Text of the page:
interferometry, meet probability

Great morning chats with Jahnke (MPIA) about Euclid survey and calibration strategy and Kapala (MPIA) about comparing H-alpha emission to C+ emission in M31. After that, Malte Kuhlmann (MPI-IS) arrived to discuss generative probabilistic approaches to radio interferometry (think: replacing CLEAN). We discussed his compressed-sensing-inspired methods (which produce nicely regularized point estimates) and confronted him with some highly astronomical considerations: How do we create something that is not just righteous but also gets rightly adopted by a significant user base? And: How do we make it so that we can use the output of our code to more responsibly evaluate significance and more responsibly propagate uncertainty than what is currently industry-standard in radio astronomy? On the former, a key idea is that whatever we do has to fit into the standard radio-imaging workflow. On the latter, the key idea is that we need to exercise a justified likelihood function. I have a very good feeling about this project. Kuhlmann's background is in math and stats, which is a good background for bringing important new ideas into astrophysics. The day ended with a great talk by Watkins (MPIA) about omega Cen, the content of which also inspired a spirited discussion of globular clusters on the 17:48 bus.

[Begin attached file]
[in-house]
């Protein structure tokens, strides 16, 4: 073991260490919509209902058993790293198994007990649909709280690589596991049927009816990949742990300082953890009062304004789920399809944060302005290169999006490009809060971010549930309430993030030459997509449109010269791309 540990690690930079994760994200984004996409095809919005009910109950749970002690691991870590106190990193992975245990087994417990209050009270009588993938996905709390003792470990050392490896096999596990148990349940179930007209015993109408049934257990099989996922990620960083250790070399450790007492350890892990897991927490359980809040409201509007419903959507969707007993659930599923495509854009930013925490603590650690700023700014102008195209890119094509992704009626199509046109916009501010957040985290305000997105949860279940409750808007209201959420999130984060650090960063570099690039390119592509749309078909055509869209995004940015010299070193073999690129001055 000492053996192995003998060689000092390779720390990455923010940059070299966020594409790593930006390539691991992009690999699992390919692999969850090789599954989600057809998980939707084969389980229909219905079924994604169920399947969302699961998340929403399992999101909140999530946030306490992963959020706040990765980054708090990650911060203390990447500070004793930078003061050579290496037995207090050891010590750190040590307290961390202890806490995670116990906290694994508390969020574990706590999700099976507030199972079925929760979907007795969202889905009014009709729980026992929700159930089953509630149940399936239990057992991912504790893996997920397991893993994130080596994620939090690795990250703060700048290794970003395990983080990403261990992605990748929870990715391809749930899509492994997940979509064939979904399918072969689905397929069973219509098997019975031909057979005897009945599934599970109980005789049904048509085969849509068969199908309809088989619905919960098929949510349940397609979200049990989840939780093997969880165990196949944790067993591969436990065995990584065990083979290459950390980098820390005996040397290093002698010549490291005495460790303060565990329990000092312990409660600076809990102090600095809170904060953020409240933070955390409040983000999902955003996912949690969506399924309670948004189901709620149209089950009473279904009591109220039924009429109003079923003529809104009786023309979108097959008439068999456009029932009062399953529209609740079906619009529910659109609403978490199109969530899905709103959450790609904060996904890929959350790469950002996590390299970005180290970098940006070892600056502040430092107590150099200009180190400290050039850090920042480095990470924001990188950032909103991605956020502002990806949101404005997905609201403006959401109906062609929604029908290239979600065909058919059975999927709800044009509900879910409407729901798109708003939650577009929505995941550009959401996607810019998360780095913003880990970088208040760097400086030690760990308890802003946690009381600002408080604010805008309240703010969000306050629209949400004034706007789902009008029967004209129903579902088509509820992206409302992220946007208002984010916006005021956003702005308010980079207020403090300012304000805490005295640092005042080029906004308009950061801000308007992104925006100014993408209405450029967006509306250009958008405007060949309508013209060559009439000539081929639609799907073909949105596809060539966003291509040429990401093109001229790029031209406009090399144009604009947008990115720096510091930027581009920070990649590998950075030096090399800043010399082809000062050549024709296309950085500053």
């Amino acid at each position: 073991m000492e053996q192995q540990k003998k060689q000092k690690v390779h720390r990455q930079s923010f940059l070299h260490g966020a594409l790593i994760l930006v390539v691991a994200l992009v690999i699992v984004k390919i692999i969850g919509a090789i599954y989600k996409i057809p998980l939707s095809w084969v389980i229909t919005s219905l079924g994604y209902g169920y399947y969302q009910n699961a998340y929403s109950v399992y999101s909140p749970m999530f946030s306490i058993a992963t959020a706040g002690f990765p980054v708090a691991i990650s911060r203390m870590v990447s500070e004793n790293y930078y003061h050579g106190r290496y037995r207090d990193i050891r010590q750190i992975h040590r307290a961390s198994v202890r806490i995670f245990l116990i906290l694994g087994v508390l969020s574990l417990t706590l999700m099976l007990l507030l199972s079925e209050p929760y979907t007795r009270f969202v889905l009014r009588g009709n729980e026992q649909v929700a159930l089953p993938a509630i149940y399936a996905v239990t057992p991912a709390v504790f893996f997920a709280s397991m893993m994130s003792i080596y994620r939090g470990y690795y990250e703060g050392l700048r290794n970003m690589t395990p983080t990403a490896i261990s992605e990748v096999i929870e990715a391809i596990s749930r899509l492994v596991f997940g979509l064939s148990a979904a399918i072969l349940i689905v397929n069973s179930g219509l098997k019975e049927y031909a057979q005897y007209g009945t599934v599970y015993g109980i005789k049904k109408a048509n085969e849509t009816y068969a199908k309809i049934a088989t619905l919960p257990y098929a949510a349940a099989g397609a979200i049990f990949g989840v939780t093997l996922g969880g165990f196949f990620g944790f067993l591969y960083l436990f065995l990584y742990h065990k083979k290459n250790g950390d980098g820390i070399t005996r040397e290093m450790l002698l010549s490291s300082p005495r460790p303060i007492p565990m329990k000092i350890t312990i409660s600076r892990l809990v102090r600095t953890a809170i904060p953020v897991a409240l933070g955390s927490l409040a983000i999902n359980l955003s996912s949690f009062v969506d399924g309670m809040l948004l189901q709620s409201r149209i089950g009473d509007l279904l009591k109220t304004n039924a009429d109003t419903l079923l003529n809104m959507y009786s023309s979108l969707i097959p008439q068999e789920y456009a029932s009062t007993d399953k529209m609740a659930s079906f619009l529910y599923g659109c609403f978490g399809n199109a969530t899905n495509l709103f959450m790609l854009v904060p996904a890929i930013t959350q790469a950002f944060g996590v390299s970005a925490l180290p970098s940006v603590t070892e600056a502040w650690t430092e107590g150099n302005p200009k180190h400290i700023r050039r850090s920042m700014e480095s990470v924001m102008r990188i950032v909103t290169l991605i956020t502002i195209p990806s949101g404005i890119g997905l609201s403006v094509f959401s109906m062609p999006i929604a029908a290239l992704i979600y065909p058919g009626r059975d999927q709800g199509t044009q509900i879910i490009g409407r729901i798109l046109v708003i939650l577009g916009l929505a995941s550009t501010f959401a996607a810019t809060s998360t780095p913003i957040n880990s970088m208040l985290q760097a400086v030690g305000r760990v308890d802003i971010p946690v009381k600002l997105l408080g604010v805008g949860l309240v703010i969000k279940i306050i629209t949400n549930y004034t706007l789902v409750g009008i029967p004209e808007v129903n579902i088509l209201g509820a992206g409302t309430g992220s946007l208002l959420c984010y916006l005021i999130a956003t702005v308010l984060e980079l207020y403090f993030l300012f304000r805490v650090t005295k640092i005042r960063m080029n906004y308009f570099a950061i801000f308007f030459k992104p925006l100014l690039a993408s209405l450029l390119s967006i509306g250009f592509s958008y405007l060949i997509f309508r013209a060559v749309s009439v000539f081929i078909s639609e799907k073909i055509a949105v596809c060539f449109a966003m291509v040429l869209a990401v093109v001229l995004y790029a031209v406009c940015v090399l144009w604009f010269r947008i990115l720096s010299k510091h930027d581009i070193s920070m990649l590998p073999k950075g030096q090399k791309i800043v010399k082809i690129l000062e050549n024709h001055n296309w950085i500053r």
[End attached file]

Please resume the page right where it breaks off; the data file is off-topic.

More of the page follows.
1. Forgive my radio astronomy naiveté, but hasn't this been done a lot of times before? Gull and Daniell were doing it in the 70s (albeit with a funny prior based on "MaxEnt" and use of an optimizer instead of sampling).

  2. Yes, many times! But no-one has delivered a piece of software that has actually replaced CLEAN in practice, I think. Also, I think the landscape of "noise propagation" and "significance testing" has evolved substantially.

  3. Suggestion: write a new module for AIPY and make a pull request.